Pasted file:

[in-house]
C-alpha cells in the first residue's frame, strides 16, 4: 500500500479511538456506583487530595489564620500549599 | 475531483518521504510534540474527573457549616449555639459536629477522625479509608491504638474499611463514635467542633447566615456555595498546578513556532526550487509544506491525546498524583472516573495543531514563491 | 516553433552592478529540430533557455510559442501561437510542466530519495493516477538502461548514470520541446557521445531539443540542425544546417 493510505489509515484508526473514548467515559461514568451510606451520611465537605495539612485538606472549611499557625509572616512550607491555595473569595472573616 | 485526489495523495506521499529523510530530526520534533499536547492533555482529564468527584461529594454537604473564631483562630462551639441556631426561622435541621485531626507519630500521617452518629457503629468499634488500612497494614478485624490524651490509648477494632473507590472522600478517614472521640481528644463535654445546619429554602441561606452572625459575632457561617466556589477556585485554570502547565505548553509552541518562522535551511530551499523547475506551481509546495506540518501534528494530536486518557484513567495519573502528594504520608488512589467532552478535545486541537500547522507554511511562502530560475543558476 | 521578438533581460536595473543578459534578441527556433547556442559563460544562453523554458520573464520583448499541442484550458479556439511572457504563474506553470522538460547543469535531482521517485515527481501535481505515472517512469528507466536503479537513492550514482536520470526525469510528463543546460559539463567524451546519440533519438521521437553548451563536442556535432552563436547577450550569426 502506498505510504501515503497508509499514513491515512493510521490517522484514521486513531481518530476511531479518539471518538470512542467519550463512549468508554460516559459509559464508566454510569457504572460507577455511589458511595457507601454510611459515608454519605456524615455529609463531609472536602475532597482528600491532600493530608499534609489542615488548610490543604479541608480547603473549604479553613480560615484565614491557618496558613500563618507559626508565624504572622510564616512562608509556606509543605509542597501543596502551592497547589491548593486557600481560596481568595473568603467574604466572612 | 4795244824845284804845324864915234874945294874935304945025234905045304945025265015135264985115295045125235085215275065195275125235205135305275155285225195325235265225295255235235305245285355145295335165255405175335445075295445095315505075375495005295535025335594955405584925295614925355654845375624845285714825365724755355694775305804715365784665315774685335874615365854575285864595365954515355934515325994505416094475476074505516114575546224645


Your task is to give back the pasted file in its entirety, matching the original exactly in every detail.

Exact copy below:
[in-house]
C-alpha cells in the first residue's frame, strides 16, 4: 500500500479511538456506583487530595489564620500549599 | 475531483518521504510534540474527573457549616449555639459536629477522625479509608491504638474499611463514635467542633447566615456555595498546578513556532526550487509544506491525546498524583472516573495543531514563491 | 516553433552592478529540430533557455510559442501561437510542466530519495493516477538502461548514470520541446557521445531539443540542425544546417 493510505489509515484508526473514548467515559461514568451510606451520611465537605495539612485538606472549611499557625509572616512550607491555595473569595472573616 | 485526489495523495506521499529523510530530526520534533499536547492533555482529564468527584461529594454537604473564631483562630462551639441556631426561622435541621485531626507519630500521617452518629457503629468499634488500612497494614478485624490524651490509648477494632473507590472522600478517614472521640481528644463535654445546619429554602441561606452572625459575632457561617466556589477556585485554570502547565505548553509552541518562522535551511530551499523547475506551481509546495506540518501534528494530536486518557484513567495519573502528594504520608488512589467532552478535545486541537500547522507554511511562502530560475543558476 | 521578438533581460536595473543578459534578441527556433547556442559563460544562453523554458520573464520583448499541442484550458479556439511572457504563474506553470522538460547543469535531482521517485515527481501535481505515472517512469528507466536503479537513492550514482536520470526525469510528463543546460559539463567524451546519440533519438521521437553548451563536442556535432552563436547577450550569426 502506498505510504501515503497508509499514513491515512493510521490517522484514521486513531481518530476511531479518539471518538470512542467519550463512549468508554460516559459509559464508566454510569457504572460507577455511589458511595457507601454510611459515608454519605456524615455529609463531609472536602475532597482528600491532600493530608499534609489542615488548610490543604479541608480547603473549604479553613480560615484565614491557618496558613500563618507559626508565624504572622510564616512562608509556606509543605509542597501543596502551592497547589491548593486557600481560596481568595473568603467574604466572612 | 4795244824845284804845324864915234874945294874935304945025234905045304945025265015135264985115295045125235085215275065195275125235205135305275155285225195325235265225295255235235305245285355145295335165255405175335445075295445095315505075375495005295535025335594955405584925295614925355654845375624845285714825365724755355694775305804715365784665315774685335874615365854575285864595365954515355934515325994505416094475476074505516114575546224645